Taxing questions on undeclared ‘doer-upper’ in Romania

Q&A: Dominic Coyle

Investing in and carrying out the necessary work on a “doer-upper” for onward sale is a complex enough issue. Photograph: iStock

Investing in and carrying out the necessary work on a “doer-upper” for onward sale is a complex enough issue. Photograph: iStock

 

I have an apartment in Romania I bought five years ago. I bought it as a shell and have been doing it up bit by bit. It is still not totally finished but I’m going to sell it. It was never rented out so I derived no income from it.

I am tax resident in Ireland. I didn’t declare it to Revenue. What will happen when I go to pay capital gains tax on it ?

Ms M.G., email

Good luck with the plan. You’re clearly quite adventurous. Investing in and carrying out the necessary work on a “doer-upper” for onward sale is a complex enough issue at home. Trying to do so in Romania while you are based here is altogether more challenging.

While the costs involved in Romania would no doubt be lower than in Ireland, unless you have local experience or very good local contacts, finding tradespeople with the necessary experience or suppliers, and overseeing their work remotely, is a big ask.

The last thing you need at this stage is a headache with the Revenue. And, depending how you went about buying the property in the first place and funding the refurbishment, it shouldn’t be an issue.

Was the money used to purchase this apartment drawn from already taxed income?

Revenue’s responsibility is to ensure that people who are liable to declare tax in Ireland do so. Depending on their status, that could be just on Irish income, or worldwide income.

As long as the money people use has been properly taxed, it is not a matter for Revenue. And that is the nub of the issue here. Was the money used to purchase this apartment drawn from already taxed income? And was any money used to fund its upgrading similarly drawn from net income?

If so, there is no issue. The money used to fund the apartment was already taxed so that is fine and, as it was never rented, there is no rental income to interest the Irish Revenue.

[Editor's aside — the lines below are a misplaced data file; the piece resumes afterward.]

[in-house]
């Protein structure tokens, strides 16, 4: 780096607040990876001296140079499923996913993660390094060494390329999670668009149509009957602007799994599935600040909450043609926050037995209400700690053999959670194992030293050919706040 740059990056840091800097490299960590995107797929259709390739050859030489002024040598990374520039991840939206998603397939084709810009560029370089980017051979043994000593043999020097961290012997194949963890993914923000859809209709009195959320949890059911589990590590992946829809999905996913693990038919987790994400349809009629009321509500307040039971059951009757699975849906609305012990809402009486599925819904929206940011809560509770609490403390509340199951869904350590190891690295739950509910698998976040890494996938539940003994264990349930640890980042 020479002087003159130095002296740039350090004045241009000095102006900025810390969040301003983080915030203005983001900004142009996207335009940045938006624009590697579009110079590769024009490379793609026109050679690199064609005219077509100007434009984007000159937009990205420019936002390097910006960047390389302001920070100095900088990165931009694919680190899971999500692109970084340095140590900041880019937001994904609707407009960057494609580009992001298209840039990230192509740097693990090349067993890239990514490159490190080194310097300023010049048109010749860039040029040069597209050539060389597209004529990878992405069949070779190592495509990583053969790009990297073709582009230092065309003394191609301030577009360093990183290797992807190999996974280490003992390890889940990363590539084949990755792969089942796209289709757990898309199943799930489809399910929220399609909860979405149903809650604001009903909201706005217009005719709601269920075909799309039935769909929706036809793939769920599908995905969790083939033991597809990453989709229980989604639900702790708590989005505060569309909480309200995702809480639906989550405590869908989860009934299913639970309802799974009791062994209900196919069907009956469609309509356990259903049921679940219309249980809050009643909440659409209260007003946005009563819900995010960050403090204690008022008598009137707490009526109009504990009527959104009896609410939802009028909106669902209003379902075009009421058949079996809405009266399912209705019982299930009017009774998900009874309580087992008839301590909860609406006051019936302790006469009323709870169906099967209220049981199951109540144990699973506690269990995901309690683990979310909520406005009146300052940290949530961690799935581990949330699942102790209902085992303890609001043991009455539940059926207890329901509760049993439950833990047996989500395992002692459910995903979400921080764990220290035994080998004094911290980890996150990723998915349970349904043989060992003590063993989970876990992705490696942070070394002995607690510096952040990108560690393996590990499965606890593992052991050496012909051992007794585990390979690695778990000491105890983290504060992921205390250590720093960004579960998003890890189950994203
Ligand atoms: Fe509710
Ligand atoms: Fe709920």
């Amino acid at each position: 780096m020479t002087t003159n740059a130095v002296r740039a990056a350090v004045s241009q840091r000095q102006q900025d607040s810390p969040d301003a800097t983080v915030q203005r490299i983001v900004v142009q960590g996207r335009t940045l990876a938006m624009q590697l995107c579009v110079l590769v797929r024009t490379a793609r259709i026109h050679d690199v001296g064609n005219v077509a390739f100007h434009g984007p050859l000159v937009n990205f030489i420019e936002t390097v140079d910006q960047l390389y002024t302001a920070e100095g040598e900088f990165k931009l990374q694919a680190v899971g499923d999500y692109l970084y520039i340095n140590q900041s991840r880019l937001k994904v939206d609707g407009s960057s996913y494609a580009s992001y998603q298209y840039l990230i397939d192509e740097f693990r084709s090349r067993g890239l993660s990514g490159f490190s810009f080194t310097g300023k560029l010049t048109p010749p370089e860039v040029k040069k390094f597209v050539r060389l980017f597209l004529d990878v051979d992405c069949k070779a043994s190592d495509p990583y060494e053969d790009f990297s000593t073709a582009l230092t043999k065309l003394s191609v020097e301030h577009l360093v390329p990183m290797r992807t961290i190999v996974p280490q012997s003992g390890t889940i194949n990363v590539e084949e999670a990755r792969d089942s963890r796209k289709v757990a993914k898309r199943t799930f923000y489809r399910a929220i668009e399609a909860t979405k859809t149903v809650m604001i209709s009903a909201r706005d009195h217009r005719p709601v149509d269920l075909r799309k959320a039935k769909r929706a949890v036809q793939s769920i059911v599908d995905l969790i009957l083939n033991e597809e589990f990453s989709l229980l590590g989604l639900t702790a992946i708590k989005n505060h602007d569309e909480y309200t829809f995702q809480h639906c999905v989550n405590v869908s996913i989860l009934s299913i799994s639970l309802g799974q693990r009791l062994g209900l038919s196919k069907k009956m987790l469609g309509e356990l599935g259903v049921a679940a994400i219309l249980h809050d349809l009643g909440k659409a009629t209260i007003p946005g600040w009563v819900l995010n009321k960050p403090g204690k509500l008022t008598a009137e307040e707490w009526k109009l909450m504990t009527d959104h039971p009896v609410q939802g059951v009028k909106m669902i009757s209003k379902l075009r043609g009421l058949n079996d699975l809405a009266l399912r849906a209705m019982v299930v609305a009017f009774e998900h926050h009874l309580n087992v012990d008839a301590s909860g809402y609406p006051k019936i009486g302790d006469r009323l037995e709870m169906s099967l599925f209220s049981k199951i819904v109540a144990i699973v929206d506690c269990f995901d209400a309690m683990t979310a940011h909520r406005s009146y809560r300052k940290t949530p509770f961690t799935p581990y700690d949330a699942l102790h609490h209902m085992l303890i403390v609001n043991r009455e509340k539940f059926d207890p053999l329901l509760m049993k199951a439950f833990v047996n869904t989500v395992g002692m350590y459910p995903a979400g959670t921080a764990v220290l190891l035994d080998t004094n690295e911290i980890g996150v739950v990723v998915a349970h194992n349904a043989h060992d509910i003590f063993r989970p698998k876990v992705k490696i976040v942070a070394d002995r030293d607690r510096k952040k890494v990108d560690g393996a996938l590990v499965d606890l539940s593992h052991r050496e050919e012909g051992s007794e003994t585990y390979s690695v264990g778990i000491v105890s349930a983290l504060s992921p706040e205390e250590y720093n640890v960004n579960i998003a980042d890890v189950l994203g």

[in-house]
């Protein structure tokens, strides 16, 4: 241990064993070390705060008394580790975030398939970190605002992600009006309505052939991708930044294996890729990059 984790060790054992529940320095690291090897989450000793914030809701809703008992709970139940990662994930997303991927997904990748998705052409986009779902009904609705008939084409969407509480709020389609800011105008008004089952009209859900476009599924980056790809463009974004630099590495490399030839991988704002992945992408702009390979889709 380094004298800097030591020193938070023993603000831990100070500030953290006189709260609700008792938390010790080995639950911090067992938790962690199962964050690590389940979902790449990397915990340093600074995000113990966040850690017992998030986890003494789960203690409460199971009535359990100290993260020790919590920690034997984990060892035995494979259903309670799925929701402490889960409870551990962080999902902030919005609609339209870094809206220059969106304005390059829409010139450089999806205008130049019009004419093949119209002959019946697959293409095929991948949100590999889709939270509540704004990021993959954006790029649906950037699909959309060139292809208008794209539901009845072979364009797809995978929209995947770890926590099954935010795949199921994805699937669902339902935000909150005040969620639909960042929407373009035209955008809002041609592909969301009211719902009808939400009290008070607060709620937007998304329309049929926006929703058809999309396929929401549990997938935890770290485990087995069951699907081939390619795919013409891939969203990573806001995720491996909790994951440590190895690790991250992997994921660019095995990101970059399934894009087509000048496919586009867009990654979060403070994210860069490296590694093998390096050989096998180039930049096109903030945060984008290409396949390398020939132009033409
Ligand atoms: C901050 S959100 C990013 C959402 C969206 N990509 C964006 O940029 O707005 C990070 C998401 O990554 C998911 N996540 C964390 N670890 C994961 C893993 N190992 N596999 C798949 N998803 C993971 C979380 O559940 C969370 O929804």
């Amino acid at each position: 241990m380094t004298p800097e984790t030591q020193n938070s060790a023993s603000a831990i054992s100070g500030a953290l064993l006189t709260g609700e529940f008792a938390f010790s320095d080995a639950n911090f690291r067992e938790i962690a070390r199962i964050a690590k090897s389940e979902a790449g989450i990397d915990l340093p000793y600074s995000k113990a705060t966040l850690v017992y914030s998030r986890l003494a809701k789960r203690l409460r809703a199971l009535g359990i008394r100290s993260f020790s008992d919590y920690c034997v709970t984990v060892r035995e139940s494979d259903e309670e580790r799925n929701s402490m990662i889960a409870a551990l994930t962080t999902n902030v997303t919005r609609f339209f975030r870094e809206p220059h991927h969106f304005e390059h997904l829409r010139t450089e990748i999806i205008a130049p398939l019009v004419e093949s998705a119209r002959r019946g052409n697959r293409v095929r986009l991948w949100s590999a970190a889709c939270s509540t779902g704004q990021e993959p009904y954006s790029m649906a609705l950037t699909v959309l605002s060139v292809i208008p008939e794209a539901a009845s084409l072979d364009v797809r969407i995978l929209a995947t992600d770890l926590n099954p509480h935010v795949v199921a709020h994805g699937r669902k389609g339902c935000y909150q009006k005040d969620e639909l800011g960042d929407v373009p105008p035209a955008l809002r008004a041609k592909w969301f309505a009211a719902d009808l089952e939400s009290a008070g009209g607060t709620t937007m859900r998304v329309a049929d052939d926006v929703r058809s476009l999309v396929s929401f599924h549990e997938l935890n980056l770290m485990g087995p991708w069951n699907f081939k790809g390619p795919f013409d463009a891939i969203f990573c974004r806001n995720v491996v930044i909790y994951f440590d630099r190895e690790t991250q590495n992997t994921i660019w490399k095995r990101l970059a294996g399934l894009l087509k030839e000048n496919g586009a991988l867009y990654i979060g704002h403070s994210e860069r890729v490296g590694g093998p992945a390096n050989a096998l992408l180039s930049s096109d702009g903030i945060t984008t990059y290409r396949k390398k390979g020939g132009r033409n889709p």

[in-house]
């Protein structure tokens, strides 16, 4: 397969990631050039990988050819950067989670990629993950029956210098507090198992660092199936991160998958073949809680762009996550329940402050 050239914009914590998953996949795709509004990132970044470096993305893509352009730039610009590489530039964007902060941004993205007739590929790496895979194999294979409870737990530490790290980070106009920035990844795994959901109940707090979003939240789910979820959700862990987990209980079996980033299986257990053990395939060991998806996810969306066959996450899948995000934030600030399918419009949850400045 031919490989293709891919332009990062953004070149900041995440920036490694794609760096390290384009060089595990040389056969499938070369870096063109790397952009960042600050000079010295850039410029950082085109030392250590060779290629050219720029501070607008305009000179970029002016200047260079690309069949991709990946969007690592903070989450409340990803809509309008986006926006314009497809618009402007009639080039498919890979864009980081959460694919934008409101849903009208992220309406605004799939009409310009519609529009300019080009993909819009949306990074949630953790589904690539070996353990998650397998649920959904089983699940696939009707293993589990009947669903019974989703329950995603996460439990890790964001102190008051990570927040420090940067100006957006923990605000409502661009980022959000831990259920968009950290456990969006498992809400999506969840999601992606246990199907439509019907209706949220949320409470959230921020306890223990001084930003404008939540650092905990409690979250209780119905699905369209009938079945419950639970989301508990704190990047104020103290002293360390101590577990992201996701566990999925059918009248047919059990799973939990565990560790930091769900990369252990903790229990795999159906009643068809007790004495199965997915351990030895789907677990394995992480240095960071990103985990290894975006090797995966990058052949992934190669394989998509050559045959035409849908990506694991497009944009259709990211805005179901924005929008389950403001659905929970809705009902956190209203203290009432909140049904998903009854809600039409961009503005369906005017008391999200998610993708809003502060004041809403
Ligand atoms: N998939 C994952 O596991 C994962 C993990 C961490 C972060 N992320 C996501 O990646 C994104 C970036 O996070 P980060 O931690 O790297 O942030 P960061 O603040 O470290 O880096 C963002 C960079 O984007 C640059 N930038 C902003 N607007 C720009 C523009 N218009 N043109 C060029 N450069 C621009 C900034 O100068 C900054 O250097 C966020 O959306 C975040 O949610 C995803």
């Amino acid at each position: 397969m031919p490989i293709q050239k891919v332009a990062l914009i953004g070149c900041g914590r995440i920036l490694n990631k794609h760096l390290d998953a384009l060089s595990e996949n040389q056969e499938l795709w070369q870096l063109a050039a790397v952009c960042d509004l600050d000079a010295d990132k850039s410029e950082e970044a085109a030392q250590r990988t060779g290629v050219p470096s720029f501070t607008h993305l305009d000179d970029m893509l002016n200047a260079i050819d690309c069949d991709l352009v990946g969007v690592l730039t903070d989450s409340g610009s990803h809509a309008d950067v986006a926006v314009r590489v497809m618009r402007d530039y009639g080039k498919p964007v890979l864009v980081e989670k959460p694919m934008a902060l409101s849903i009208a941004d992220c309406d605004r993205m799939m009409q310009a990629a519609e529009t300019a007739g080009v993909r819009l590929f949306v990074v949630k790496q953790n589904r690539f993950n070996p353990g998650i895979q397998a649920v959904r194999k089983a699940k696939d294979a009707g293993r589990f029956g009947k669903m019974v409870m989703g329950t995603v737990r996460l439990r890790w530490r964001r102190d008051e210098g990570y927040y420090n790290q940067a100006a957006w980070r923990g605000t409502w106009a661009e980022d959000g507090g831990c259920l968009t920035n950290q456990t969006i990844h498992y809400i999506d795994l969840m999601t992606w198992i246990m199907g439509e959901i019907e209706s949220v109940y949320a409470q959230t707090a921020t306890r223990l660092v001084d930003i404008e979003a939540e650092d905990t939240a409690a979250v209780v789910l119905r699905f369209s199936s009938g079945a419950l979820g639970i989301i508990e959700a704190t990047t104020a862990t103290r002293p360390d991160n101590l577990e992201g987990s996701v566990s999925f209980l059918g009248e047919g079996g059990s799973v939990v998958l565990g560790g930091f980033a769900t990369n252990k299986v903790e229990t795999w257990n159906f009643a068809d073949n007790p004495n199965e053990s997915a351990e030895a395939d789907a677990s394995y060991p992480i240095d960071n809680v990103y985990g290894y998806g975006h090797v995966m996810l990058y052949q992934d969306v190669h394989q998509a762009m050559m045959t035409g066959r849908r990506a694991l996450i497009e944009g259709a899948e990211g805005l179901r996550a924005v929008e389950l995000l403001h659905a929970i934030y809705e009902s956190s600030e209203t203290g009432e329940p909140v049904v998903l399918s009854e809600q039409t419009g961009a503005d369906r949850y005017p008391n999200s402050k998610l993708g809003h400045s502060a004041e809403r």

If, however, the money used to buy or pay for the refurbishment of the property was not previously declared to Revenue and tax, you could have a major problem.

Undeclared income

Revenue conducted a highly publicised campaign two years ago as it secured access to foreign tax records to warn people to come forward with details of any previously undeclared income or assets held offshore – such as bank accounts, pensions, property etc. And it made clear that anyone failing to avail of the partial amnesty would be pursued.

It is now tracking down those people who thought they could still game the system. If you’re in this cohort, you can expect heavy penalties and fines on top of any tax owing.

So what happens when you approach Revenue on any capital gain you make on this property?

Revenue now has access to records of income, assets and tax across the EU

If the money was previously declared, there is no issue and you simply declare the gain, allowing for any permitted expenditures to mitigate the bill.

If the money was not declared, you still need to follow that process, but will face further inquiry, audit and penalty. Don’t think of ducking the issue. Revenue now has access to records of income, assets and tax across the EU so you are only putting off the dreaded day and, the longer the transgression, the higher the interest bill and potential penalties.

While we’re at it, just because you have no tax liability – other than on any capital gain – in Ireland, that doesn’t mean you have no tax liabilities in Romania. I’m not fully across their regime but there are likely annual property levies and capital gain issues over there.

A double taxation agreement between the two countries means you get credit here for any capital gains – or income tax where relevant – payable in Romania but you do still have to clear your lines with the Romanian authorities. I’m not sure that applies to any property taxes. Again, local advice is worth seeking.

Please send your queries to Dominic Coyle, Q&A, The Irish Times, 24-28 Tara Street, Dublin 2, or email dcoyle@irishtimes.com. This column is a reader service and is not intended to replace professional advice

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